And the cultural change doesn’t stop there

You also don’t want any big-bang deployments that change the entire application. You want to add features in small increments so that you can slowly and continuously change the system and see how it will behave. Even the big features you will want to split in smaller features that can be better digested by the team and deployed in smaller parts, either to see how users will behave or to see how the system/environment/code itself will behave. You will soon realize that you need to have shorter sprints, because you want to deploy to production right after things are ready. Why do you have to wait for 2 weeks to deploy if everything is ready? By the way, why do you need sprints anymore? Why not shifting to a sprint-less Agile approach? Sprint Reviews & Retrospectives no more – everything will happen all the time, just in time, after every story or task is completed. Deployments by the end of the sprint no more – deployments can happen at any time and all the time!

This is not a hypothetical story – it is almost entirely based on a true project that I recently worked on. By having the right mindset, creating the right culture and ultimately targeting at Continuous Deployment, we changed the entire development system & process and shifted everybody’s behaviors from managers to developers, QA and release engineers.

Control your outputs by controlling the system, and not the outputs.


Refactoring: Do it all the time!

Refactoring is a very well known technique that has been used for years in the software development field. Here are some popular definitions:

“Code refactoring is the process of changing a computer program’s source code without modifying its external functional behavior in order to improve some of the nonfunctional attributes of the software. Advantages include improved code readability and reduced complexity to improve the maintainability of the source code, as well as a more expressive internal architecture or object model to improve extensibility.”

Or, being more concise:

“A change made to the internal structure of software to make it easier to understand and cheaper to modify without changing its observable behavior.”
Martin Fowler

My concern with Refactoring is that most people don’t realize that they will have much more benefits if they do it all the time.

As the definition above explains, the purpose of Refactoring is to make code easier to change over time. It doesn’t make sense to keep adding features to your code for, say, 10 months and then stop-the-world for a couple of weeks to refactor it. If you’re doing that, you’re totally missing the point. In this hypothetical situation, not only (1) it would become more complex to make changes in the software over time – and you’d be in trouble for several months – but also (2) at some point of time the team would have to stop and re-engineer everything – because the software would become very difficult to change.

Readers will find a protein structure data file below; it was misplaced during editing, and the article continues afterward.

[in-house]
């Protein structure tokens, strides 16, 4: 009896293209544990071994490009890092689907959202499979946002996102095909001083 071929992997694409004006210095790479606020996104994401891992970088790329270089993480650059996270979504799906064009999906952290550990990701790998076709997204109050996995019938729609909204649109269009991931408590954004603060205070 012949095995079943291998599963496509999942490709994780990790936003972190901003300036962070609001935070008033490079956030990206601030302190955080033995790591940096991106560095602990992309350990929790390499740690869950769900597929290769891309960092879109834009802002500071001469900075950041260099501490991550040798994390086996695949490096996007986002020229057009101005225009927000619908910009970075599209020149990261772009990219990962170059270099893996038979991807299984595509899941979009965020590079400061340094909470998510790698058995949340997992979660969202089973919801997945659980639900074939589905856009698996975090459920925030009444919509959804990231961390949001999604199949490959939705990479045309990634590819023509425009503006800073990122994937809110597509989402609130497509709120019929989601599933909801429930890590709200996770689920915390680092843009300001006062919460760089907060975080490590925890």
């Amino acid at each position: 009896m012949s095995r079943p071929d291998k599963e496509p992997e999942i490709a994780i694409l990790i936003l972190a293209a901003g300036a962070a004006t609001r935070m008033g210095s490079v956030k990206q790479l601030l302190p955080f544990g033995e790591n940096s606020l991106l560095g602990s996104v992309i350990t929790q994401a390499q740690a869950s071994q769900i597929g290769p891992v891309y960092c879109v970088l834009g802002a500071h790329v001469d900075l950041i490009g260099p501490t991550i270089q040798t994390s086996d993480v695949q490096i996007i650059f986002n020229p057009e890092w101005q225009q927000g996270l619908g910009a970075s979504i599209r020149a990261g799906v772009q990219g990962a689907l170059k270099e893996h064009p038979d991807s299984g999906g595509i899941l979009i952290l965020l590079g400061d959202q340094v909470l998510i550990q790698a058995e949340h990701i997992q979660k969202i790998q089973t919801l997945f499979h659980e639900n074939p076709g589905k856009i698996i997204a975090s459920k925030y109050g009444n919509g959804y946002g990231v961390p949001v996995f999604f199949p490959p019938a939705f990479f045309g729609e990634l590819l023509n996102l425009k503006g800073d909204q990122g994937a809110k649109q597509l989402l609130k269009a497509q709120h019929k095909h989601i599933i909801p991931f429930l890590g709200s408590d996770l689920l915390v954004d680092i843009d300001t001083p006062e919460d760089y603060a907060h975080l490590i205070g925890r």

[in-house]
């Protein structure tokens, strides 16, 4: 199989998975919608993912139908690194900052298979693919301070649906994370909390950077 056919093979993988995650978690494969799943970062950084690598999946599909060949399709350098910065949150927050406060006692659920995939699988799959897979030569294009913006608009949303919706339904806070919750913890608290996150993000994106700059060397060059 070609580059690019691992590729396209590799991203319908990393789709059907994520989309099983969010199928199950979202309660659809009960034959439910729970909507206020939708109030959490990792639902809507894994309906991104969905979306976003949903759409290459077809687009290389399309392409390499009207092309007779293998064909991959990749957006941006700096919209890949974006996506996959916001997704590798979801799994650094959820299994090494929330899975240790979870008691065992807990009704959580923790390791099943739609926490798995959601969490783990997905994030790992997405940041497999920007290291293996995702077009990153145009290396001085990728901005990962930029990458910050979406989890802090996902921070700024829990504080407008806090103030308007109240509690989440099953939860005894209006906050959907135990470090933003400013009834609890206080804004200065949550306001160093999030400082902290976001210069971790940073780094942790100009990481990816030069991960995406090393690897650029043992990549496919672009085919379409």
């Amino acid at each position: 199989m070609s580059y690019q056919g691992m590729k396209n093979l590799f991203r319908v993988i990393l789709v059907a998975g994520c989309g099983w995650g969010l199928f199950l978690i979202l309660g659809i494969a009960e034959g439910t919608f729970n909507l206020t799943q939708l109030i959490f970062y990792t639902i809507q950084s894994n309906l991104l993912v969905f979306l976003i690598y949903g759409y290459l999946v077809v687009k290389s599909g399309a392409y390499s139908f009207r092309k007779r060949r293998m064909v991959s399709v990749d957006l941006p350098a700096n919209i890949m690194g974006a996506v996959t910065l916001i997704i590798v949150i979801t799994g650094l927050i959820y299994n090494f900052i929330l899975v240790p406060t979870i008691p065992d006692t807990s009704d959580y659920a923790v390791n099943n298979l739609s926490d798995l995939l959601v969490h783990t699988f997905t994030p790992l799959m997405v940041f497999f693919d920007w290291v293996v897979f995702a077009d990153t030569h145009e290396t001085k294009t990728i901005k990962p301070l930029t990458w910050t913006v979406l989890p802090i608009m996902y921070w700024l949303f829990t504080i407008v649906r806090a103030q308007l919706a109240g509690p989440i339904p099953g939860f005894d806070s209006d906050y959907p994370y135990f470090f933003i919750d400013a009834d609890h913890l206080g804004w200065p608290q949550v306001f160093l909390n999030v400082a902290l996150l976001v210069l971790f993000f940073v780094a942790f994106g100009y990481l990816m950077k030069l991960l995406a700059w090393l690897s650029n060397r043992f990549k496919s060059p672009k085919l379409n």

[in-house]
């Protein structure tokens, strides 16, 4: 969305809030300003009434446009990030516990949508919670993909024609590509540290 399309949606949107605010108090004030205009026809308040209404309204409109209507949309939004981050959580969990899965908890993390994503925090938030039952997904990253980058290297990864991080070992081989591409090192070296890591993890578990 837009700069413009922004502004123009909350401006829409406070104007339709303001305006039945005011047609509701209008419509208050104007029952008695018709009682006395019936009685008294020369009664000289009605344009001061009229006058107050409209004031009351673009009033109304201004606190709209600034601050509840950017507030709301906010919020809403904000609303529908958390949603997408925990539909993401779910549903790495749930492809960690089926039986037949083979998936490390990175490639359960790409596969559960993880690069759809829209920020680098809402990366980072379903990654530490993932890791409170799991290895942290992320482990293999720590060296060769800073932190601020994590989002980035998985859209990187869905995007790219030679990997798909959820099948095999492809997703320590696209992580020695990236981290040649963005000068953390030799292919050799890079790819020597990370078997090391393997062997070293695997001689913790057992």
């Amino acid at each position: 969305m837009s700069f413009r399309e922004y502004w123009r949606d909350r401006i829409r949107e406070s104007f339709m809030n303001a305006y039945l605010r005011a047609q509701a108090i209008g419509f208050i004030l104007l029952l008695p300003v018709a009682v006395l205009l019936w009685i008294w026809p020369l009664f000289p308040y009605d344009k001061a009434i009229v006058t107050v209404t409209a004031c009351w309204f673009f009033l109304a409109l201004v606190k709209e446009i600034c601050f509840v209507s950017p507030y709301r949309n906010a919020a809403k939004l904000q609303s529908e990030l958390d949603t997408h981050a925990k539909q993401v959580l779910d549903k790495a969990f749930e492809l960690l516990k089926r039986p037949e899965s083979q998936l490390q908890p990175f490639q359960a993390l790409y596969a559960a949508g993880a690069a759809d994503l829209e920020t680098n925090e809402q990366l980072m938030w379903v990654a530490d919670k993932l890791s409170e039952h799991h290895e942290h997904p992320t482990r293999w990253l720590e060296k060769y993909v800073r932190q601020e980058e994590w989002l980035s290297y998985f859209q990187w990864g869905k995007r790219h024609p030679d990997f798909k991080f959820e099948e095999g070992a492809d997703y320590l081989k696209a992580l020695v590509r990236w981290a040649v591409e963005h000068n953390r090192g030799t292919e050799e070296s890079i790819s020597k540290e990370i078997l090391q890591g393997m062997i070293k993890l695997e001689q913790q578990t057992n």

If a team waits for 10 months, or 2 months, or 2 weeks to refactor something, they are doing it wrong. Each time new features are added the code becomes more complex, and it’s necessary to review it as soon as possible to make the necessary improvements. If the team doesn’t do that often, they will become slower and slower each day, they will be less productive and deliver much less features (or value).

The “re-engineer” thing even worse. First, teams that stop to make huge refactorings are delivering nothing to their customers while doing that because they’re too busy fixing their own mess. It’s definitely bad to pay a software team to deliver nothing. Second (and more important), huge refactorings are often risky, because they change a great amount of code and software components, usually introducing bugs and unexpected behaviors.

To avoid all these bad things, you must do refactoring every day, all the time!

(1) Red, (2) Green, (3) RefactorEvery time you make a change, you must look for an opportunity to make an improvement. If you keep doing that, your code will always be clean, maintainable and easy to modify. Remember the TDD cycle: Red-Green-Refactor? Don’t miss the refactor part, do it all the time!

In my experience it takes no more than a few minutes to refactor if you are doing it in small chunks all the time, and more importantly, this will keep you from stopping to make huge and risky software re-writes.

Agile Business

The whole company “Agile”?

Last month while I was discussing with my friend Siraj we started to ask ourselves why the Agile “philosophy” doesn’t get popular in the whole company. What I mean is that nowadays it’s kind of easy to find the software/product development department of companies using Agile methodologies, but what else is missing or needed to the Human Resources, Marketing, Finance, Administration, Sales and every other departments join this movement?

When you start with Agile development, not only the software development process changes but many other things related to how your company works. For instance, it’s very difficult to think about an Agile team that will succeed with “command-and-control” management. The teams are self-managed, which implies a different style of management. Instead of bosses that keep asking for things done, we have servant leaders which provide all possible resources so that their teams can work and make decisions. The base of the pyramid begins to make decisions and not the top anymore, because they have the best work knowledge and therefore are the most suitable to do it. In some extreme cases in modern companies like Semco, the very employees are the ones who hire their managers.